Posted in Benoit-Swann Pouffer, Berkeley Festival, bio-musical, Bob Dylan, Daniel S. Wise, David Schechter, gospel, jazz, Jeremy Chess, Jewish liturgical music, Neshama Carlebach, Nina Simone, Reb Schlomo Carlebach, rock

"Soul Doctor:" When The Rebbe Met the Jazz Singer

The cast of “Soul Doctor,” including Ian Paget, Teddy Walsh, Ryan Strand, Alexandra Frohlinger, and
Abdur-Rahim Jackson surround Eric Anderson as Shlomo Carlebach (with guitar). Photo by Carol Rosegg.

It’s such an old adage that it is often dismissed as trivial, but music does have the power to unite and soothe!

In “Soul Doctor,” at Circle in the Square for what should prove a very long run, a fusion of musical styles seems to restore the “doctor” as much as it does his flock.

Shlomo Carlebach (Eric Anderson), whose autobiography is inspiration for “Soul Doctor,” created by David Schechter (lyrics) and Daniel S. Wise (book, and direction) from a concept by Jeremy Chess, with additional material by Neshama Carlebach, came to be known as the “Rockstar Rabbi.” Learning about him is one of the many blessings of this musical.

Stiff and bashful to begin with, Anderson’s Shlomo grows into the easy showman who goes everywhere to spread a message of love and peace. Shlomo even returns to Vienna, from which he and his family fled the Nazis when he was a boy. It’s Nina  Simone (Amber Iman), who invites him to join her in the 1972 concert in the Vienna City Square. Nina seems to have had a knack of recognizing what Shlomo needed for him to find healing.

Eric Anderson as Rabbi Carlebach and Amber Iman as Nina Simone in “Soul Doctor.” Photo by Carol Rosegg.

Admittedly, Nina Simone is an unusual hook for a story, but then this is an unusual tale about the unusual musical force, that was Shlomo Carlebach. Shlomo stumbled upon Nina playing in a Greenwich Village bar and they remained fast friends. She liberated his voice, and helped launch his performing and recording career.

Much of the music in “Soul Doctor” is a fusion of jazz, rock, folk and the Jewish liturgical traditions and gospel, written by Shlomo Carlebach, who died in 1994 at the age of 69.

Shlomo Carlebach, the hippie Rabbi, sang of “harmony and understanding.” He said “We have to show them a picture of a better world,” and went about changing millions “one by one by one.”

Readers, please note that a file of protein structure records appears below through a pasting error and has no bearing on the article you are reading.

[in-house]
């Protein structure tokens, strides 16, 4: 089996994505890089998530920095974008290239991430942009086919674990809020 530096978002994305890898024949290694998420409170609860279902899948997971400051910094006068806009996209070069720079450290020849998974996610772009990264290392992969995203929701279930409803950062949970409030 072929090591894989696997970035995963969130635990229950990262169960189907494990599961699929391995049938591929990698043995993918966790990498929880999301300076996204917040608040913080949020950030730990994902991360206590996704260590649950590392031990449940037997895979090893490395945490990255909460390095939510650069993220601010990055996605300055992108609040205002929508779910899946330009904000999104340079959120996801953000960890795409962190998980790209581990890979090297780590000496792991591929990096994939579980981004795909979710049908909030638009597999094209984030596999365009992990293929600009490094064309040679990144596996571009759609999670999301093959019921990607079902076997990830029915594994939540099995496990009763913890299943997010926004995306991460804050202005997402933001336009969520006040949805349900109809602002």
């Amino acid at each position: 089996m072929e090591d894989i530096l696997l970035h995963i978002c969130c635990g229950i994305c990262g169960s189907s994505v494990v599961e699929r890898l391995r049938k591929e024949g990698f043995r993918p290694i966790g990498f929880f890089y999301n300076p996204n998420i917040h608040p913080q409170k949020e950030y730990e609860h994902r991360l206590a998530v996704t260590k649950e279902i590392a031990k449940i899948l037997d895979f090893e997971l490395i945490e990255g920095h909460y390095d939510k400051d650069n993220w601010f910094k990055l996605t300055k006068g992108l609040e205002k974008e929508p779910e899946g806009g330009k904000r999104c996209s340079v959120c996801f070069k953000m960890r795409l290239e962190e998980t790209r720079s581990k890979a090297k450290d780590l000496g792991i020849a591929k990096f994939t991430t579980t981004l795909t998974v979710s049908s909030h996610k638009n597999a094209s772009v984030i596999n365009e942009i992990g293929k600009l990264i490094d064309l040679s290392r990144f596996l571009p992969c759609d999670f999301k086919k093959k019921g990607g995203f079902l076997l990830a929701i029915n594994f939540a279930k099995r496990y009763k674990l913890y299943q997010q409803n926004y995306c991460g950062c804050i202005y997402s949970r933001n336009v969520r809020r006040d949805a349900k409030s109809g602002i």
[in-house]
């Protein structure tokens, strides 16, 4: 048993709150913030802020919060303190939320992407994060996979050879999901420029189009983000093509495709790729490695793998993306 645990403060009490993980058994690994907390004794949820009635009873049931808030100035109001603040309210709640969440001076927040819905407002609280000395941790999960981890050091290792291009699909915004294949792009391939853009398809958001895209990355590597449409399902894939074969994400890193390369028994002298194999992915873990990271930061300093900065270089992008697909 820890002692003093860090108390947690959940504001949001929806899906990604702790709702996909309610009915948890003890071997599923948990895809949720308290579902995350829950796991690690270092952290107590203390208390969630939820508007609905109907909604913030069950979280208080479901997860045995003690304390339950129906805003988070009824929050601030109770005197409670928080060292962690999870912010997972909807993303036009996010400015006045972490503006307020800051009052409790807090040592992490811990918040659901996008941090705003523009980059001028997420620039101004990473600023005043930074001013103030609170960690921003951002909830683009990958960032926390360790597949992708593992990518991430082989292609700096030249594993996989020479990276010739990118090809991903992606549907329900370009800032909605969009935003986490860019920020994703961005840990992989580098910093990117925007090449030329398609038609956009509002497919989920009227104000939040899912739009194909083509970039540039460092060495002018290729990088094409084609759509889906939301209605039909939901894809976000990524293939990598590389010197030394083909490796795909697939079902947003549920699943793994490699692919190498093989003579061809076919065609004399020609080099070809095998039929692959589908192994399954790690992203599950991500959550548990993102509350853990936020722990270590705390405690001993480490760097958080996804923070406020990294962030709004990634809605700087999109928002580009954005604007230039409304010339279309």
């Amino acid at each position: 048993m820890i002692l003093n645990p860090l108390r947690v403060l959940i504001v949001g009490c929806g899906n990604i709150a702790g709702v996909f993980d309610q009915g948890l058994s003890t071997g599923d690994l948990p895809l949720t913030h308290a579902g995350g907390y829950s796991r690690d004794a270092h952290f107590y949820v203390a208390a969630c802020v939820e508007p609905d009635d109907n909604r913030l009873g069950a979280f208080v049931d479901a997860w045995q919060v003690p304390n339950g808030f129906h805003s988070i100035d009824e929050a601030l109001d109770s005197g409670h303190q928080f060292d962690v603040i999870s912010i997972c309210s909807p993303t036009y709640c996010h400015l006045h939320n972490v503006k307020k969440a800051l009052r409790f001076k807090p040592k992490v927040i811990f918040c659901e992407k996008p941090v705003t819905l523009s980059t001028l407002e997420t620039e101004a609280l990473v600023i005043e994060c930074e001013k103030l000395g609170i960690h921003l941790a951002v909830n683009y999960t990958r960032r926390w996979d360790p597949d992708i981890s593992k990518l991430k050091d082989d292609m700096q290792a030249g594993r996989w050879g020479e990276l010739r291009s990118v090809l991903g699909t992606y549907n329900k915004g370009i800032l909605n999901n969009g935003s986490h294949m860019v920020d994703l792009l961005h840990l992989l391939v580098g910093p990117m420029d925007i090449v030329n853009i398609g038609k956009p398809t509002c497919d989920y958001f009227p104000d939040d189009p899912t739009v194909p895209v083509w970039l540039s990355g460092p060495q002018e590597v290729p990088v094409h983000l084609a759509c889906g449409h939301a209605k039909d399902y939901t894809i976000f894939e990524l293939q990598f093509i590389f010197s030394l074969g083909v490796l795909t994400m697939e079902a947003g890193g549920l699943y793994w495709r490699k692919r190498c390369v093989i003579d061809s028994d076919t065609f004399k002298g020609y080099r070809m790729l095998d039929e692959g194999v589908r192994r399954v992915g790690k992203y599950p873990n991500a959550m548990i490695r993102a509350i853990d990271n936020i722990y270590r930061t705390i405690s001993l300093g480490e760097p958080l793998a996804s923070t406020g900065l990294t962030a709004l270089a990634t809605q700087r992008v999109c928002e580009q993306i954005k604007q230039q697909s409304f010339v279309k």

The large ensemble cast anchored by Eric Anderson as Shlomo and Amber Iman as Nina are terrific. There is some very original choreography that also helps carry “Soul Doctor,” by Benoit-Swan Pouffer. Nice work all around.

As “Soul Doctor” opens, and the cast wanders in through the auditorium and onto the stage, singing joyously, it’s tempting, if a bit glib, to say that “Hair” has met “Fiddler.”  “Soul Doctor” has much of the same life-affirming spirit of those terrific musicals. And  an uplifting spirit all its own, as well.

Visit to learn more about “Soul Doctor.”

Posted in Berry Gordy, bio-musical, Diana Ross, Marvin Gaye, Motown Records, Smokey Robinson, The Jackson 5, The Supremes, The Temptations

"Dancing In The Streets" at Motown The Musical: It’s Not Just Berry Gordy’s Memories

There was a time when Detroit rolled out great big cars, and an even bigger sound. The music of the Motor City was humming in everyone’s ears, and playing “with a brand new beat” on and off the Billboard charts.

Berry Gordy’s memoirs turned into “Motown The Musical,” now at the Lunt-Fontaine Theatre,  based on Gordy’s book To Be Loved: The Music, The Magic, The Memories of Motown, are condensed to bring us up to the 25th Motown Reunion in 1983.  His Hitsville USA studios brought an exciting new formula to
pop music. Motown records was modeled after the assembly lines of Detroit automobile factories where Gordy had worked.

Berry Gordy, Jr.’s (Brandon Victor Dixon) glam vision added lavish costumes and complicated dance moves to the “short stories,” as he put, in the songs his writers created. Gordy gave each of his groups their own persona– “The Temptations,” “The Vandellas,” with Martha Reeves (Saycon Sengbloh) at the helm “The Supremes,” with Diana Ross (Valisia LeKae) and Smokey Robinson’s (Charl Brown) “Miracles.”

Brandon Victor Dixon, center, as Berry Gordy Jr., with cast. Photo by Joan Marcus

“Motown The Musical” is a cover of many of the great hits Gordy’s studio produced over the years. With success came disappointments. The Supremes’ songwriting team of Holland, (Daniel J. Watts as Eddie), Dozier (Julius Thomas III as Lamont), Holland, (Eric LaJuan Summers as Brian) were among the first of many defections from the Motown labels. As soon as the acts Gordy cultivated gained popularity, a big studio swept in to gobble them up.